The Honolulu Chapter of the Achievement Rewards for College Scientists (ARCS) Foundation, Inc. is an all-volunteer, non-profit organization that provides financial support to outstanding University of Hawai‘i (UH) students pursuing graduate studies and conducting research in science, technology, engineering, mathematics and health.
ARCS are awarded to Ph.D. level graduate students who excel in their research and education. This year, 20 ARCS awards were awarded to UH Mānoa graduate students.
Three ARCS awards were awarded to JABSOM graduate students and each student was awarded $5000. Additionally, one of the JABSOM graduate students was awarded the ARCS Scholar of Year Award for overall best presentation for an additional $1000. These funds are to support the academic endeavors of the students.
Nicholas Kawasaki was awarded the 2022 Guy Moulton Yates ARCS Award in Medicine and the ARCS Scholar of the Year Award. Kawasaki is studying to obtain a PhD in the JABSOM Developmental and Reproductive Biology Graduate Program. Kawasaki’s research is on understanding local injury models for cells, mirroring the conditions of a heart attack in an ex vivo setting, and creating a 3D rendering of a heart affected by a heart attack using magnetic resonance imaging. A successful study in this project will provide new diagnostic methods and therapeutic approaches to prevent heart failure and heart attack. Advising Kawasaki is Takashi Matsui, MD, PhD, chair and professor of the JABSOM Anatomy, Biochemistry, and Physiology department. Kawasaki plans to complete his PhD and pursue a career in medicine and continue to study cardiovascular health. His goal is to understand the relationship between ferroptosis (a newly discovered type of iron-dependent cell death) and the cell death propagation pattern that exists after a heart attack.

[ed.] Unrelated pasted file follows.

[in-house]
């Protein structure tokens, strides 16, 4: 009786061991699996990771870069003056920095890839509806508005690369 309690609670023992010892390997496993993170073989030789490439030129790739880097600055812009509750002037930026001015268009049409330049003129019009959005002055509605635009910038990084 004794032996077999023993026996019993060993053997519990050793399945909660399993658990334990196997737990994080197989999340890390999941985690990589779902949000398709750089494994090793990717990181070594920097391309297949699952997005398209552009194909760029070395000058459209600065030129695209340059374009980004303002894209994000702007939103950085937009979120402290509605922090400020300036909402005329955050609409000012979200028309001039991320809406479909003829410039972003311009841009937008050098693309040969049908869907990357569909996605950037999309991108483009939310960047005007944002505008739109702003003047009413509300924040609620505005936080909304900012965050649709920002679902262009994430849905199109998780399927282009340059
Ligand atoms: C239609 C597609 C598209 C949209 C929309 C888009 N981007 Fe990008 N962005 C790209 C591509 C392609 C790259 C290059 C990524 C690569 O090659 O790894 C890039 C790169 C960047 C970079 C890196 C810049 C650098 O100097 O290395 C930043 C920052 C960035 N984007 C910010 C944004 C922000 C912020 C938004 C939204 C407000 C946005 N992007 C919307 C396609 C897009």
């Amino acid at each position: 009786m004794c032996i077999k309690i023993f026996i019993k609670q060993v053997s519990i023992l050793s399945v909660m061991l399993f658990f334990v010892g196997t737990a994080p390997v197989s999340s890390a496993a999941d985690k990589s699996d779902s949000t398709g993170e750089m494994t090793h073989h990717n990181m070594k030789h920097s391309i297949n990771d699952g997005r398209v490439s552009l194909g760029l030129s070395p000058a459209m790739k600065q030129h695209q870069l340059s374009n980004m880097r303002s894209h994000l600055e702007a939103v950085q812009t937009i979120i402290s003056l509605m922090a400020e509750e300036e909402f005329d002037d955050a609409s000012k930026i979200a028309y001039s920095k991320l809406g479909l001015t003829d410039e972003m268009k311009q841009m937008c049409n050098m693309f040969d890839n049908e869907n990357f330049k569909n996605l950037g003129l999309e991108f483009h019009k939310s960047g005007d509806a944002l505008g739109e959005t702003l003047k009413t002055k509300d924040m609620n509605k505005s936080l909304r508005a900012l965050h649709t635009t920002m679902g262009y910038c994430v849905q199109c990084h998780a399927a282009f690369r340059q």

Aneesa R. Golshan was awarded the 2022 Kai Bowden ARCS Award in Medicine. Golshan is studying to obtain a PhD in the JABSOM Tropical Medicine Graduate Program. Golshan’s research examines how iron oxide nanoparticles can be used as vaccine delivery vehicles with adjuvant-like properties to increase the immunogenicity of highly-engineered vaccines. Iron oxide nanoparticles increase vaccine immunogenicity by stimulating dendritic cells, a type of immune cell whose activation is vital for a successful immune response to a pathogen or vaccine. This research will aid in the timely development of vaccines that are both effective and safe for those who have underlying immune conditions, such as pregnant women, young children, the elderly, or individuals with immune disorders. Golshan’s advisor is malaria vaccine researcher George Hui, PhD of the JABSOM Tropical Medicine and Medical Microbiology Department.
Katie Lee was awarded the 2022 George Orton and Mona Marie Elmore ARCS Award in Medicine. Lee is pursuing her Ph.D. in the Cell and Molecular Biology graduate program. She has previously earned a UH Mānoa Regents Scholarship for high school graduation and won the American Chemical Society Organic Chemistry Award in 2018. Lee’s research is on isozymes switching after a heart attack. This may have profound effects on maintaining energy production in an injured and hypoxic environment. Dr. Ralph V. Shohet is Lee’s advisor, a renowned cardiologist and director of the Center for Cardiovascular Research. Lee has co-authored two peer-reviewed publications with Dr. Shohet. She says her education and career objective is to make a novel discovery that will shape the way we treat disease with a focus in treating metabolic diseases as her passion.